Struggling to Win
For 13 years, from 1991 until the 2005 season, the Bengals did not have a winning record. Not once. Known as the Lost Decade, Bengals football was painful to watch if the game was even televised.
In the 2000s, a modicum of success returned. They won a few division championships and made short-lived trips to the playoffs. But no postseason victories.
A glimmer of hope arrived last year when the Bengals drafted Ohio native Joe Burrow from Louisiana State University. Comfortable with the limelight, he led LSU to a National Championship and won the Heisman Trophy. But hopes were dashed again, his season cut short by an ACL tear. The Bengals finished 4-11—more of the same.
Now Something Special
But this season, things felt different. The team didn't play like the old "Cincinnati Bungles," but had confidence and swagger. They fished 10-7, winning the AFC North Division and earning a home game in the playoffs.
Yet, even after the remarkable turnaround, Bengals fans everywhere were afraid to hope. We'd been burned too often to believe that this postseason could be different.
The first-round game against the Raiders was, therefore, enormous. The last Bengals' playoff game win came in 1990 against a team that no longer exists (the Oilers) when the Internet and pocket computers (iPhones) were science fiction.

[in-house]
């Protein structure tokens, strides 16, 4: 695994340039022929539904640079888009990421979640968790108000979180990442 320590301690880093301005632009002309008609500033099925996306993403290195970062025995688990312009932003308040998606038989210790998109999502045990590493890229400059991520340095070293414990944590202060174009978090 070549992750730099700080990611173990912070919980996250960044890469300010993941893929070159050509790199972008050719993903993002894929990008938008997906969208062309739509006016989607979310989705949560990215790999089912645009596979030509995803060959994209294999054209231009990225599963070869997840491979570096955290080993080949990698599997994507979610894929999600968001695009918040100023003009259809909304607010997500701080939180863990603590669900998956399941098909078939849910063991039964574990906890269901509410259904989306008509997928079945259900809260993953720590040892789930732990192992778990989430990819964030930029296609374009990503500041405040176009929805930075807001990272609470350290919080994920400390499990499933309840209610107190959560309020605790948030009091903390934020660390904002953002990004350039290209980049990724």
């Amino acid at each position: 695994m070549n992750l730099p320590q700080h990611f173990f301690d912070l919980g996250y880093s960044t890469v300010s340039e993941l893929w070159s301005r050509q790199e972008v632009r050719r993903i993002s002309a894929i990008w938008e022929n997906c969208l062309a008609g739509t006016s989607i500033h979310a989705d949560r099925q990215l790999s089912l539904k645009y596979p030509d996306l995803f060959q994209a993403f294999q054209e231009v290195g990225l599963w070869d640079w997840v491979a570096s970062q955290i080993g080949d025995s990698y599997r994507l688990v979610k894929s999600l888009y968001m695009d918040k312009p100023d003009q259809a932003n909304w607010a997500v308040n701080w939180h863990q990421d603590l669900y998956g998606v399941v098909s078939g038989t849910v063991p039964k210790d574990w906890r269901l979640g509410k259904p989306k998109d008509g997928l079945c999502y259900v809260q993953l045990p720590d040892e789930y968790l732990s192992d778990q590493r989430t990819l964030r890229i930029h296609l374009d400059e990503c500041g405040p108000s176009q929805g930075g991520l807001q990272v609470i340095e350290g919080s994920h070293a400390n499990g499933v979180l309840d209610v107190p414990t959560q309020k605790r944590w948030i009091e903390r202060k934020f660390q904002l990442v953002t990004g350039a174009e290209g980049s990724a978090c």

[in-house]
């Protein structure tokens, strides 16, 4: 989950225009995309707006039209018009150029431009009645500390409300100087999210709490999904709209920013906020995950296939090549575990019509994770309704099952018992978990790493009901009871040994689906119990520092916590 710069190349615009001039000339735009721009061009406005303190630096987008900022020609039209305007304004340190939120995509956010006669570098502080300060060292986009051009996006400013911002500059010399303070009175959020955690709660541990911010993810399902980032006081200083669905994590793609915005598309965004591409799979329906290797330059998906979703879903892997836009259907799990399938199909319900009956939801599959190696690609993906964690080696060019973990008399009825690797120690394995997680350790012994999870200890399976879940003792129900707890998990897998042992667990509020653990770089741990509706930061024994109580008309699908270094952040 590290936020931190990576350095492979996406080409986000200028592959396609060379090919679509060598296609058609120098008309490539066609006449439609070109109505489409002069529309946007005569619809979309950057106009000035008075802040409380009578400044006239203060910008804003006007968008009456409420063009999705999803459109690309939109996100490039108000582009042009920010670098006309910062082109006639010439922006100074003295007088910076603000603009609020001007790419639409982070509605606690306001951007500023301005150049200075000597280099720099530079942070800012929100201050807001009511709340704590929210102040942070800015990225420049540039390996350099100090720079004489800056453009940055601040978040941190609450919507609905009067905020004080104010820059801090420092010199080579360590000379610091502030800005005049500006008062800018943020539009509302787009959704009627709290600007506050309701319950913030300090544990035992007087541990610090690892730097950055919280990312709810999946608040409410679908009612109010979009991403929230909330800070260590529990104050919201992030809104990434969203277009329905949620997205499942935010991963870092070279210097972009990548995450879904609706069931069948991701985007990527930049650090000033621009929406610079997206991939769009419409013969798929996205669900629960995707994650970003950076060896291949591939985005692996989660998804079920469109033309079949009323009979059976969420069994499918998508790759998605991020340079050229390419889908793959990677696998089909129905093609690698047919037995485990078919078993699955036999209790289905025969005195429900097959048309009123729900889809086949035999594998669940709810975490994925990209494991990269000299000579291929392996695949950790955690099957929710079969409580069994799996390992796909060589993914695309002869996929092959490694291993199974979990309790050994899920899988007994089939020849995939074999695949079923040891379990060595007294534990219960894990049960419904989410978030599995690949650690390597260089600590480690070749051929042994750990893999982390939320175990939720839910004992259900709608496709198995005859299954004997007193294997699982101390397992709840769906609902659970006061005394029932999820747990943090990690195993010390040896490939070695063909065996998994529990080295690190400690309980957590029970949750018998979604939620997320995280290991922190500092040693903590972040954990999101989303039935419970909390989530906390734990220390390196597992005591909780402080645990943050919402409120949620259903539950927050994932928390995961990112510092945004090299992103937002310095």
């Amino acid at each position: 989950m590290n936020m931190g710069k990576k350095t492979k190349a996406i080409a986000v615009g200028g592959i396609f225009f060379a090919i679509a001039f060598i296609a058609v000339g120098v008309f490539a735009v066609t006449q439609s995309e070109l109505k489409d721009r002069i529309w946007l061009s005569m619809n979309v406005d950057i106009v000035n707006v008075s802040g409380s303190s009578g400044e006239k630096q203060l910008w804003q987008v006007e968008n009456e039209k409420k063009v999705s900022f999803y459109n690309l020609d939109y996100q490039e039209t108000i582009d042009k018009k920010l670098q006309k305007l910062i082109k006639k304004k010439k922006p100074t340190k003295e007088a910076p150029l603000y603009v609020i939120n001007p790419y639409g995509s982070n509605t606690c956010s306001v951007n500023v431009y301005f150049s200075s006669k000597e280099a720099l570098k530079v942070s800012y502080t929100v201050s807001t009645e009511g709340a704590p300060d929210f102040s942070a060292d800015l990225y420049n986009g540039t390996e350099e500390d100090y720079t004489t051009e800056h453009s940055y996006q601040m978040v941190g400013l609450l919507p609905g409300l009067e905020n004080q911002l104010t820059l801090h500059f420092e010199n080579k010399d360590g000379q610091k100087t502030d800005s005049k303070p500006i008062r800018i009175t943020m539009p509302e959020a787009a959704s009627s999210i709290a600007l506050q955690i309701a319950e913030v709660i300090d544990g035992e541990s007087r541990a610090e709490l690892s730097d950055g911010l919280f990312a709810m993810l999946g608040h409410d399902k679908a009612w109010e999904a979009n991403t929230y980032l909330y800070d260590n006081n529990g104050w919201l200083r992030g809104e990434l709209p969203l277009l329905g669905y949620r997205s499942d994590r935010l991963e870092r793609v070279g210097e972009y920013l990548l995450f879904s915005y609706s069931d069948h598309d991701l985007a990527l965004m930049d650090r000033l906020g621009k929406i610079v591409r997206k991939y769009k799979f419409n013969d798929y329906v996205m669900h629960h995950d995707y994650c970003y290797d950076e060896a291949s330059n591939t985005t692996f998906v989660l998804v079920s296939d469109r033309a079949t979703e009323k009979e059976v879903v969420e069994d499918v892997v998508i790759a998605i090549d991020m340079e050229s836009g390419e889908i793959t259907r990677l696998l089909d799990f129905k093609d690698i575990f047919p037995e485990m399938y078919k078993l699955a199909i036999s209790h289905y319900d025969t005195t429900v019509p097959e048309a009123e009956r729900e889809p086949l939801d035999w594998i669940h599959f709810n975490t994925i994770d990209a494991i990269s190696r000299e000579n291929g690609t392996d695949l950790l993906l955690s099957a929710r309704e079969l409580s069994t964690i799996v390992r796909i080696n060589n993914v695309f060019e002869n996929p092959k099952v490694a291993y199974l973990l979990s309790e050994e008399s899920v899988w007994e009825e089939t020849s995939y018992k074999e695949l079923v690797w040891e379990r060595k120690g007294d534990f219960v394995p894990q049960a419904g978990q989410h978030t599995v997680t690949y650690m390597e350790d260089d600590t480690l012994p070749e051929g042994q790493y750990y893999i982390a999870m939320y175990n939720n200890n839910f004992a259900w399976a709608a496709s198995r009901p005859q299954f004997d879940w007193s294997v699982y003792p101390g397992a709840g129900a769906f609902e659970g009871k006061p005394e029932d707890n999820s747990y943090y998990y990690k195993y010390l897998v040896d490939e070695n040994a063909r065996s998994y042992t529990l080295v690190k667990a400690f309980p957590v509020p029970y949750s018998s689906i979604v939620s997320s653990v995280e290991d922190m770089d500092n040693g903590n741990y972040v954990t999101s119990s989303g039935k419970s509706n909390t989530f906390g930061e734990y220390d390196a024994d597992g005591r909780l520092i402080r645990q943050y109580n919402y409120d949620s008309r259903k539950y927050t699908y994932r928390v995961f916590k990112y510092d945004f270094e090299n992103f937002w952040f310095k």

But then the unbelievable happened. The Bengals won with a last-second interception, snapping a three-decades-long draught. The endgame excitement was truly incredible. All Bengals fans have learned to expect the worst, the team finding a way to lose usually in gut-wrenching fashion (see playoff losses to the Pittsburg Steelers in 2006 and 2016). But they pulled out a victory.
Next, the Bengals had to face the Tennessee Titans, the top team in the American Football Conference. Few picked the Bengals to win. Again, late-game defensive heroics gave the Bengals rookie kicker Evan McPherson a last second field goal attempt. As cool as ice, he nailed it, giving the Bengals the upset over the shell-shocked Titans on their home field.